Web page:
Collection Development


The Lunenburg Public Library exists to provide total library service for the entire Lunenburg community, chiefly through the development and effective use of a collection of books and other materials specifically selected to satisfy the recreational, educational, and informational needs of the town. The purpose of this policy is to formalize general guidelines whereby the library can best develop such a collection.


As a basis for this policy, the Trustees of the Lunenburg Public Library accept in full the Library Bill of Rights. See here.


Books and other library materials should be selected for inclusion in library collections for the information, enlightenment, and interest of the people of the community as a whole. The Lunenburg Public Library Trustees authorize the librarian to select materials for the collection. Three factors influence the selection process:

1. Community Interests and Needs: Recognizing that any community contains people with different backgrounds, sensibilities, personalities and interest, the library must strive to provide materials that mirror all elements. No conscious effort will be made to impose one set of religious, political, or moral values in the selection process, thereby avoiding a biased collection.

2. Merit of Each Book: Non-fiction will be selected on the basis of its timeliness, accuracy, authoritativeness, clarity, relation to the existing collection and its relevance to the needs of the community. Fiction works will be considered on the basis of the quality of the writing, significance of the author, popular appeal, and permanent values. Each will be taken as a whole rather than focusing on isolated passages. Merits are to be determined mainly from recommendations in library journals, and book reviews in popular periodicals. Patron recommendations and request will also be considered, dependent upon the above guidelines.

3. Constraints: The material budget, the existing collection, the limits of shelf space, and the availability of a work elsewhere in the regional library system or community are further limitations on the selection of materials.


Most materials are acquired through purchase. Some are rented from book service companies. Others may be borrowed for set periods from the Central Massachusetts Regional Library System or through library cooperatives. Gifts of materials are also accepted, with the understanding that they’ll be added to the collection only if they significantly contribute to the needs of the collection or the community and conform to the guidelines outlined in Section III.


The Library does not restrict anyone’s access to any section of the collection. In the interest of protecting the individual’s right to have access to materials, the Library supports the following documents: the First Amendment to the U.S. Constitution; The Library Bill of Rights, adopted by the American Library Association Council; and the Freedom to Read Statement.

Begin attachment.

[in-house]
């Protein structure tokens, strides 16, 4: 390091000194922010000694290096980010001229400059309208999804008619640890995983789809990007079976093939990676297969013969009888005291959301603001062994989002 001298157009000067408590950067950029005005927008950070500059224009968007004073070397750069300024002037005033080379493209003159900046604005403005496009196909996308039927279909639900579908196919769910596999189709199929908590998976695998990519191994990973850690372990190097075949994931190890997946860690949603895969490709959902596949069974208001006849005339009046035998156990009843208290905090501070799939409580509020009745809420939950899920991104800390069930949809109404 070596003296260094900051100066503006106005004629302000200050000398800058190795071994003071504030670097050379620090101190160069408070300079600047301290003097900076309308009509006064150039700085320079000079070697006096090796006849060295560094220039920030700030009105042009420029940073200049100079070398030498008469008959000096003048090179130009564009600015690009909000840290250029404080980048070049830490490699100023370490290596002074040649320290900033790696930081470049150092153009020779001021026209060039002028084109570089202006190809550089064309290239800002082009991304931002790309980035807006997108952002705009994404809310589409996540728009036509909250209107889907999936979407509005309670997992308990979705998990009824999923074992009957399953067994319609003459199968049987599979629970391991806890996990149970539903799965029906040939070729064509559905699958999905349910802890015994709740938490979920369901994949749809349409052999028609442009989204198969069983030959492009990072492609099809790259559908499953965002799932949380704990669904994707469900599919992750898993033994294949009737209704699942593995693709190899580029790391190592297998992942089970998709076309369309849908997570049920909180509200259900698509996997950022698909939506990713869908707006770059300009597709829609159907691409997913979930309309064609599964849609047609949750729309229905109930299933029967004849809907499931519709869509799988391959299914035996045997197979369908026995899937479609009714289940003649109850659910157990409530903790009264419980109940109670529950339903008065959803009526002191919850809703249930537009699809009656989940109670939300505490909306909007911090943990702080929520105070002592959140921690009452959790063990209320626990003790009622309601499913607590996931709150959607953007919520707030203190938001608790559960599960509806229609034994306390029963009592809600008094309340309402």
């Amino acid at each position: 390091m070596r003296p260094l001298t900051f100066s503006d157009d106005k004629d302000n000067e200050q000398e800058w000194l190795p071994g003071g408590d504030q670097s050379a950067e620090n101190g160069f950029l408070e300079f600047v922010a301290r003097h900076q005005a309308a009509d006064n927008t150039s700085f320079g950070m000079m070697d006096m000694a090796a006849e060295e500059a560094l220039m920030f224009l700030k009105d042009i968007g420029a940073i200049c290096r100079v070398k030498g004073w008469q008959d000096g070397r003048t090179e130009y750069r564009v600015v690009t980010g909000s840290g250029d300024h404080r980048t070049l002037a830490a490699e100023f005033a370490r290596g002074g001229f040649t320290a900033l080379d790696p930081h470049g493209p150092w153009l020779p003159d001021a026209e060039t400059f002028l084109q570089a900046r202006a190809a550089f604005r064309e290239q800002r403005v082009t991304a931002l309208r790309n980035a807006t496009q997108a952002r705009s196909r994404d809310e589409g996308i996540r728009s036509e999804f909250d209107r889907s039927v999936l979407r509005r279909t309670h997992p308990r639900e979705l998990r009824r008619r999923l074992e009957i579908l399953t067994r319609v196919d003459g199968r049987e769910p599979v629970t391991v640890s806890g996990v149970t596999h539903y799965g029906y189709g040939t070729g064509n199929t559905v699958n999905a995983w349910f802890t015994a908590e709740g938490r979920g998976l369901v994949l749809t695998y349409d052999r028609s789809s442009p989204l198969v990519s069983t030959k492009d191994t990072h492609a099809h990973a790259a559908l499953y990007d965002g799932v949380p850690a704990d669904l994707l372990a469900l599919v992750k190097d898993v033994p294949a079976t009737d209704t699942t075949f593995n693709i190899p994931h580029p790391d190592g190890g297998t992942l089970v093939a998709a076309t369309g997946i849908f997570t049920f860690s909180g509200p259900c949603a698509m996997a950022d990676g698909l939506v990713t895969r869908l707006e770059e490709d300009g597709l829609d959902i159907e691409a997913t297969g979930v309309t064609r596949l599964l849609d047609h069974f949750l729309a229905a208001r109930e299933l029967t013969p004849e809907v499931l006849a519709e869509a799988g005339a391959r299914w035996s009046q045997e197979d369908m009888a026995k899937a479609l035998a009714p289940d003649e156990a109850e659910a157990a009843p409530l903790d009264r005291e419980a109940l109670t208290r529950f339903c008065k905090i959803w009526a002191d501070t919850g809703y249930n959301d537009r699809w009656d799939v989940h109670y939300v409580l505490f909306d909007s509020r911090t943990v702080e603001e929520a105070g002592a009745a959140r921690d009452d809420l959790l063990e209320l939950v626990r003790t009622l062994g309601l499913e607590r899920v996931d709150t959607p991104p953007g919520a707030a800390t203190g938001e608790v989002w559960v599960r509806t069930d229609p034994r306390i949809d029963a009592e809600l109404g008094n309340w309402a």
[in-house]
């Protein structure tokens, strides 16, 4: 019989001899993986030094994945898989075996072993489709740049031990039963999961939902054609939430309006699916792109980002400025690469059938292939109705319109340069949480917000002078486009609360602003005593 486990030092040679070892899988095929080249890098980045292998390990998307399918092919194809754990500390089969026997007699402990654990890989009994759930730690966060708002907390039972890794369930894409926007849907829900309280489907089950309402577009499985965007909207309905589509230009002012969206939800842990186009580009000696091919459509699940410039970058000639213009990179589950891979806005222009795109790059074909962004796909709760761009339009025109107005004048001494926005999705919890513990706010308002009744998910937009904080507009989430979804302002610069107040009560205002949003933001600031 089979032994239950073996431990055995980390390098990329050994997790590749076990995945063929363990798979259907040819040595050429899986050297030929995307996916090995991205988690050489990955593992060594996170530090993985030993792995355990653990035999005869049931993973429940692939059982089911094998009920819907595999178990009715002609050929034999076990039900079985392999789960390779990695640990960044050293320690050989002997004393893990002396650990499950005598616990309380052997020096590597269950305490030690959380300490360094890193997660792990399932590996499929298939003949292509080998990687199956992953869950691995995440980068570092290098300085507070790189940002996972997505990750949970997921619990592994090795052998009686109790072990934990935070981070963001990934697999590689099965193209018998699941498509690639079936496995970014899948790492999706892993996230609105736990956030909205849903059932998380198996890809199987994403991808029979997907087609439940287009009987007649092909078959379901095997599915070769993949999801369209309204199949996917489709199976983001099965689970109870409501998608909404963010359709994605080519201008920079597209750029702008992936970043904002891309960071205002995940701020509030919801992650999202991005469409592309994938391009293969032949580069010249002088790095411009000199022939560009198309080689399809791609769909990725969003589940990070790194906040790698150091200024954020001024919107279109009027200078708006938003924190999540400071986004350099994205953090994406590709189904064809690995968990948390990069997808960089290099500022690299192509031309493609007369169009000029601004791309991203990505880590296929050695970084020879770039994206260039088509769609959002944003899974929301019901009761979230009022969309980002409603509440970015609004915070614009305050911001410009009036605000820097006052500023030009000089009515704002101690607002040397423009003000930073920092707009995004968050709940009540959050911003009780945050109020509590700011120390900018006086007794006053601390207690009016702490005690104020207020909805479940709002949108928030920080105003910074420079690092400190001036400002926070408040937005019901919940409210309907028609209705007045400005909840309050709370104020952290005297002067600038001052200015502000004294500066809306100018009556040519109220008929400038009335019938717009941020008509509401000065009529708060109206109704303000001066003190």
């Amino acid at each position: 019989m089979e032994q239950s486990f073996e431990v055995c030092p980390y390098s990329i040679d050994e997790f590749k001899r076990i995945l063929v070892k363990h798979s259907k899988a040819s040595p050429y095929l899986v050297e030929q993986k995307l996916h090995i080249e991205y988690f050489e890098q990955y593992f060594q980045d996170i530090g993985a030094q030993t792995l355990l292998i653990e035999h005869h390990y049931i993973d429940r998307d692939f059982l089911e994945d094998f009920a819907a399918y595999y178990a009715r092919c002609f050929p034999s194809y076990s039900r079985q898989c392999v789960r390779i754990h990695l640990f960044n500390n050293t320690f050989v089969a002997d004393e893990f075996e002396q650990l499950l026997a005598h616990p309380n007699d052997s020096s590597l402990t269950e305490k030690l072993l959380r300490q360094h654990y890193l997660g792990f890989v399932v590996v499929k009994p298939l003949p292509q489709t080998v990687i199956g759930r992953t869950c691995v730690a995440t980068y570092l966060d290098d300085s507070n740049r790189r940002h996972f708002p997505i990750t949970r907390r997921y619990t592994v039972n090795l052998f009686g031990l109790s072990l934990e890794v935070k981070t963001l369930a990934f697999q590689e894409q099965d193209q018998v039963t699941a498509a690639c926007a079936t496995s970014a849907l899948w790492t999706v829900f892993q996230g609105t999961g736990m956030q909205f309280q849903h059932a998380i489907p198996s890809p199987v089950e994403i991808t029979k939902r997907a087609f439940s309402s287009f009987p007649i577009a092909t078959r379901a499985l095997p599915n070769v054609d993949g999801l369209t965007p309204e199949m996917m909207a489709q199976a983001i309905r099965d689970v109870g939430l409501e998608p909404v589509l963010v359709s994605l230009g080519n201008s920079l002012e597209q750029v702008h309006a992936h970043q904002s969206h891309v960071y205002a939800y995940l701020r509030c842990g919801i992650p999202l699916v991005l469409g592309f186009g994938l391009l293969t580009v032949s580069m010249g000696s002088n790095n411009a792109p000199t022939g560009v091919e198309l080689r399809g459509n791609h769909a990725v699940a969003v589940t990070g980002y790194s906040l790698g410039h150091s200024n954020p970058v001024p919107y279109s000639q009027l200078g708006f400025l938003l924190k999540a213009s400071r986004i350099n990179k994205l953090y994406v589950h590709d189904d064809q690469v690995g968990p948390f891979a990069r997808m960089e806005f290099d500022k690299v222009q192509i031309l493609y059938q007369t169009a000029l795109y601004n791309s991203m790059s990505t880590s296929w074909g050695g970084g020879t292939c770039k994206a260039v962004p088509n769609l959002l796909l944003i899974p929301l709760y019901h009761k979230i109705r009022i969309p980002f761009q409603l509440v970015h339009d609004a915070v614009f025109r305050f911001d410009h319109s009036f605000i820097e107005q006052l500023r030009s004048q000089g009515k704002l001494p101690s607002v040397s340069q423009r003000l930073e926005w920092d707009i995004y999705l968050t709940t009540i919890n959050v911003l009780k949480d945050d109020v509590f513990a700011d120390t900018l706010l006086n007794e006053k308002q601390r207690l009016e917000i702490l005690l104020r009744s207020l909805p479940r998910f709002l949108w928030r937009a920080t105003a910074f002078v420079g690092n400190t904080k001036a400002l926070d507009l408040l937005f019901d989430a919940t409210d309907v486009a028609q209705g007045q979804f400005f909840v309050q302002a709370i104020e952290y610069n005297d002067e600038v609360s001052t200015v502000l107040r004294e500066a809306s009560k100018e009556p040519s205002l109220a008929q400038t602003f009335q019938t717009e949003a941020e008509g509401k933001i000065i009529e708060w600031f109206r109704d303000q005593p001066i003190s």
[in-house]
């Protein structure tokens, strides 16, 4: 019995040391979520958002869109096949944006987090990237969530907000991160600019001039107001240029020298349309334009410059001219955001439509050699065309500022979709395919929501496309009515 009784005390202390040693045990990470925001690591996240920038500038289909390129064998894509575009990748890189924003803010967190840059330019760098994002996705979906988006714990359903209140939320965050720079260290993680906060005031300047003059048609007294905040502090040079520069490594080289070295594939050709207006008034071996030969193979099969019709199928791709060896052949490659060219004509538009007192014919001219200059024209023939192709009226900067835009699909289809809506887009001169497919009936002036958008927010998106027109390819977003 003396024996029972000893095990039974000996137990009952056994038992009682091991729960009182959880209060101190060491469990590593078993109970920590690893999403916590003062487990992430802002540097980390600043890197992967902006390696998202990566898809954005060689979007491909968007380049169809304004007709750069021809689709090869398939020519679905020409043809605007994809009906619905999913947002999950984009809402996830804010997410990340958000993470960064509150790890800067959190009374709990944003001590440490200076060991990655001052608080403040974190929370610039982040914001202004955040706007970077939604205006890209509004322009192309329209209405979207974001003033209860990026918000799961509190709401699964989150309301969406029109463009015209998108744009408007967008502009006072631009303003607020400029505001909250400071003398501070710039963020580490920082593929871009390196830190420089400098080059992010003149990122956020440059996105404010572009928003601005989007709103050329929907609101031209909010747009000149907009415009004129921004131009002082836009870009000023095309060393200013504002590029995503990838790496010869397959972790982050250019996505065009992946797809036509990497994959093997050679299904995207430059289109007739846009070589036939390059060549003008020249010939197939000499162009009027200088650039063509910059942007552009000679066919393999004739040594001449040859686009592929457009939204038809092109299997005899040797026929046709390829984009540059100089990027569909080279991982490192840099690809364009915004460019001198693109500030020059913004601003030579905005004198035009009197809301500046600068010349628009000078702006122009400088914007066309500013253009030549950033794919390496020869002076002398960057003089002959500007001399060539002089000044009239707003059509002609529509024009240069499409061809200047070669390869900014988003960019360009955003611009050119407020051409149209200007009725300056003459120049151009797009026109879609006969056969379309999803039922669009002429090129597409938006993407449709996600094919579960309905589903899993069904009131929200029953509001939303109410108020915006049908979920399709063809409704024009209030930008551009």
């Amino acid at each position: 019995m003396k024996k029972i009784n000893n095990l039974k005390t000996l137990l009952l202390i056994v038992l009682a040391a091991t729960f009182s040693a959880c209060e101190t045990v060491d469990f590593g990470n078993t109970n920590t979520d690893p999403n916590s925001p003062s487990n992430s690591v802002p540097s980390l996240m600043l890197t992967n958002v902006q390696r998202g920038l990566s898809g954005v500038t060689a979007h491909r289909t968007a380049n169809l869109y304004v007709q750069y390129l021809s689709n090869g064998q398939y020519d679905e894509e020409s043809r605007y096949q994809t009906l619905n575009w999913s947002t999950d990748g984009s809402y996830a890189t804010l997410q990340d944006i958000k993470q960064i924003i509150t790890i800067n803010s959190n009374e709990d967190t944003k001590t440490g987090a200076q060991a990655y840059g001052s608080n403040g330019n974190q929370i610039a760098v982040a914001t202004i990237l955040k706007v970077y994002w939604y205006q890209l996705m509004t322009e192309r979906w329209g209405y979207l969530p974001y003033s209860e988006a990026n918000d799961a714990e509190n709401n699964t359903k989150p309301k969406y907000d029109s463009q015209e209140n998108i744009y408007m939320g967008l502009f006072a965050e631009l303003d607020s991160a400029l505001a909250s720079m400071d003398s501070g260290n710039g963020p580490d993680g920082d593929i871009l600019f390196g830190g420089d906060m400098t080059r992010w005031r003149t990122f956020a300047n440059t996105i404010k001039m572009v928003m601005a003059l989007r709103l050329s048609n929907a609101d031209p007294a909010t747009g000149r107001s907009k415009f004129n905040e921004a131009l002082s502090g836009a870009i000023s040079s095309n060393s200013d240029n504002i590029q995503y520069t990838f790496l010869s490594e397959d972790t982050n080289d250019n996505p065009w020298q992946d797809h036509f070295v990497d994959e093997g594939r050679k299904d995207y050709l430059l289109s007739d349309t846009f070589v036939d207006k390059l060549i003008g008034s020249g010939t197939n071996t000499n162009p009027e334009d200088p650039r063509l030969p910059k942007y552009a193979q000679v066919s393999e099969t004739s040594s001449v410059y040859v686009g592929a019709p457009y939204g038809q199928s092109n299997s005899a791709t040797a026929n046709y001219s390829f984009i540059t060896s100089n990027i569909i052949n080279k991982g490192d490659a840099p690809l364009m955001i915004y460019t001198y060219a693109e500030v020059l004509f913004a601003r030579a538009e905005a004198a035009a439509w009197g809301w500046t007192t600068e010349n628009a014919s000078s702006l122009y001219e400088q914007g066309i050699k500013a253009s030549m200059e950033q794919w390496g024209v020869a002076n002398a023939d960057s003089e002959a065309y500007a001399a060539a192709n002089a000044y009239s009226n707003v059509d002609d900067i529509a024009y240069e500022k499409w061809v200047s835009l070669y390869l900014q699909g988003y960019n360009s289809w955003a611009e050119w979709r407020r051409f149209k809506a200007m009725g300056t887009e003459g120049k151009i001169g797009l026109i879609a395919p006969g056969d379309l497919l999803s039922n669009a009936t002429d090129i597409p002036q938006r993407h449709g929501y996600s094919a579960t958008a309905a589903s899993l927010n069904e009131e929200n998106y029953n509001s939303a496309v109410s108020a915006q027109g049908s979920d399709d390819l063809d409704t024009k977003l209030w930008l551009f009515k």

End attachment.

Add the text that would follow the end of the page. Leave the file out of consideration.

Materials are removed from the library on a continuing basis for the purpose of maintaining a vital, useful, and valuable collection. Items will be removed if they are outdated, contain obsolete or incorrect information, are in poor physical condition, or are no longer being sufficiently utilized to warrant the space they occupy. Most are given to the Friends of the Lunenburg Public Library or to other non-profit organizations.


The basis for a valuable collection is its refusal to cater to the sensibilities or beliefs of any one point of view to the exclusion of others. Censorship is not the function of a library; indeed, the two are diametrically opposed. Within monetary and space limitations, the library strives to present all views on a subject. If people choose to reject the contents of any material, they are free to do so; they cannot prevent others from having access to such material. Free access is an integral factor in a free society. No material will be removed at the insistence of any individual or group that finds the item offensive to them or to others except in accordance with this procedure.


1. Complaints will be courteously directed or taken to the Director. If he/she is not available, complainant will be informed when he/she may be reached. Other staff members should make it clear to the complainant that they do not have the authority to deal with the complaint, or to take any action concerning it.

2. The Director will listen to the complaint and will inform the patron of relevant Library selection procedures and policies.

3. If the complainant wishes a review of the material in question, the Director will provide the complainant with the form for reconsideration.

4. Patron will be asked to complete the form and return it to the Director.

5. On receipt of the request for reconsideration, the Director will assemble appropriate critical reviews and submit them along with the request to the Trustees for their review at the next regularly scheduled meeting of the board. This group will review and make a decision, and notify the complainant of the decision.

6. If the complainant still feels that the problem has been dealt with inadequately, a final appeal to the Trustees can be made. The appeal should be submitted in writing and will be placed on the agenda of the next regularly scheduled Trustees meeting, at which time the Board will conduct a challenge hearing to provide the forum for the complainant to air objections to the title in the collection and the recommendation of the Library Director. It should be announced at the beginning of a hearing that the Board will issue its decision at the following regularly scheduled meeting, and that the hearing is simply to hear all sides of the issue.

7. No materials will be removed from the shelves until the Trustees and Director have ruled on the complaint.

Revised on November 19, 2020, and reaffirmed on December 16, 2021.